Approaching retirement? Check your silver lining doesn’t have a cloud…
Gareth Trainor | September 7, 2017
Time to read: 4 minutes
Nowadays we have a fantastic amount of freedom in how we can take our pension money in retirement.
If you have a pension where your money is invested, commonly called a defined contribution pension, you no longer have to buy an annuity – a regular income for the rest of your life. You have much more choice and flexibility to help you make the most of your pension money in retirement.
You can take it all as a lump sum or you can choose to leave it invested – giving it the opportunity to keep on growing. You can then either take a regular income from it or dip into it – taking out money as and when you need it.
So, if choice and flexibility are the silver lining, where’s the cloud?
Even before these pension freedoms were introduced in 2015, research was telling us that many people no longer planned to buy an annuity. And our experience has backed this up. We’ve seen our customers take advantage of the increased flexibility, with fewer choosing to buy an annuity.
The problem is many people’s pension money may still be in investments that were specifically designed for buying an annuity at retirement. This is where the clouds start to gather.
If you’re in a company pension and haven’t made an investment choice, your money will probably be in an investment strategy chosen by your employer. This is sometimes called a lifestyle profile or lifestyle fund. These strategies are also the ‘default’ option for some personal pensions too.
The benefit is that they gradually move your money from investments that aim to grow the value of your money, into investments designed to get your money to where it needs to be by the time you retire – it’s great because it means you don’t need to do anything. But many strategies are still set up for buying an annuity.
That means they’ll move your money into investments designed to move in line with the cost of buying an annuity. Here’s how it works – if annuity rates fall, the value of your investments should rise as you’ll need more in your pension pot to buy a higher income. On the other hand, if annuity rates rise, the value of your investments is likely to fall as you won’t need as much to buy the same level of income.
But if you aren’t planning on buying an annuity, annuity rates aren’t your primary concern. And you may be taking unnecessary risk. Annuity rates can move up and down, meaning that investments designed to move in line with them can move up and down in value too, sometimes quite significantly. If your investments fall in value significantly just before you retire, this could have an impact on the value of your pension pot and your retirement plans.
A note about bonds
The investments used in strategies that target annuities are largely long-term bonds issued by the UK government. Bonds are often thought of as low risk investments. But over the past few years there’s been a lot of volatility in bond markets, meaning that there have been quite substantial fluctuations in value.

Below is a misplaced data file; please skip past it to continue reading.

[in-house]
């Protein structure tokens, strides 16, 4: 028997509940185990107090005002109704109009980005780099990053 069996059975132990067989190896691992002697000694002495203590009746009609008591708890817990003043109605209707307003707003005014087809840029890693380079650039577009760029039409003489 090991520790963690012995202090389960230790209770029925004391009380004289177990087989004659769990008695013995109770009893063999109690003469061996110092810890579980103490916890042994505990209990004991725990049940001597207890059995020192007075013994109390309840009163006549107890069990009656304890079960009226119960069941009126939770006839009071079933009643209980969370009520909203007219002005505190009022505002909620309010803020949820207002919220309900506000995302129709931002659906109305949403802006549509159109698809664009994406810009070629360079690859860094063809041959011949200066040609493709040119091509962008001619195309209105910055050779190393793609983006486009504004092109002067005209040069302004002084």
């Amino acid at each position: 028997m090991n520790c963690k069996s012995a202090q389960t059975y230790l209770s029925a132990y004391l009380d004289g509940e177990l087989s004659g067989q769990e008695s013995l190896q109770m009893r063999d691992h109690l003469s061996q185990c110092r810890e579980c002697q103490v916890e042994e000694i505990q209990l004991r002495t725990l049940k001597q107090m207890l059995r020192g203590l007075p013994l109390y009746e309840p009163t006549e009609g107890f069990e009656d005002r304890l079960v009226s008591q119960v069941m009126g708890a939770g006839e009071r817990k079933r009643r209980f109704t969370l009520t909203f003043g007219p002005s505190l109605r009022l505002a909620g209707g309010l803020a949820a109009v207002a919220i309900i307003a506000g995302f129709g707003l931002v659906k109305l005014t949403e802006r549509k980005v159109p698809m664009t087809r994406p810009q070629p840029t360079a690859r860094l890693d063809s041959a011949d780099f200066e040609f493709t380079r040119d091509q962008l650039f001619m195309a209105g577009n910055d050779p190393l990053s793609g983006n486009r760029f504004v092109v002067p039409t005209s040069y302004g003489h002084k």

So what should you do?
- First of all, think about what you’re likely to do with your money at retirement. Will you buy an annuity? Withdraw it all? Leave it invested? Do a bit of everything? Or are you not sure what you want to do?
- Next, check where your money is invested. If you’re in an investment strategy such as a lifestyle profile, make sure it’s aligned to your plans. This is particularly important if you’re getting closer to retirement as this is when the strategy will start making changes to where your money is invested.
- If it isn’t aligned to your plans, have a look at your other investment options. If you’re not sure what’s best for your own individual circumstances, it’s a good idea to consider paying to get professional advice from an expert.
If you’re in a company pension, your employer may have already made changes to your investment options to reflect the flexibility that pension freedoms have introduced. Check your pension website or speak to your employer for more information.
At Standard Life, we’ve also made changes to our range of lifestyle profiles to reflect the different ways our customers are now using their pension savings. This includes lifestyle profiles for buying an annuity, taking your money as a lump sum or leaving it invested.
Recognising that some customers may not know what they want to do right up until they retire, or may want to use a combination of options, we also have strategies that give you flexibility to take your money as you want.
Ultimately though, pension freedoms put more responsibility on your shoulders – you need to make sure you know what you can do with your money and that you’re invested appropriately.
We have a lot of information to help you make those decisions – get a free personalised report on your retirement options online. But if you’re still not sure what’s best for you, speak to an expert.
The information in this blog and any responses to comments are not financial advice. The value of investments can go down as well as up and may be worth less than you paid in.
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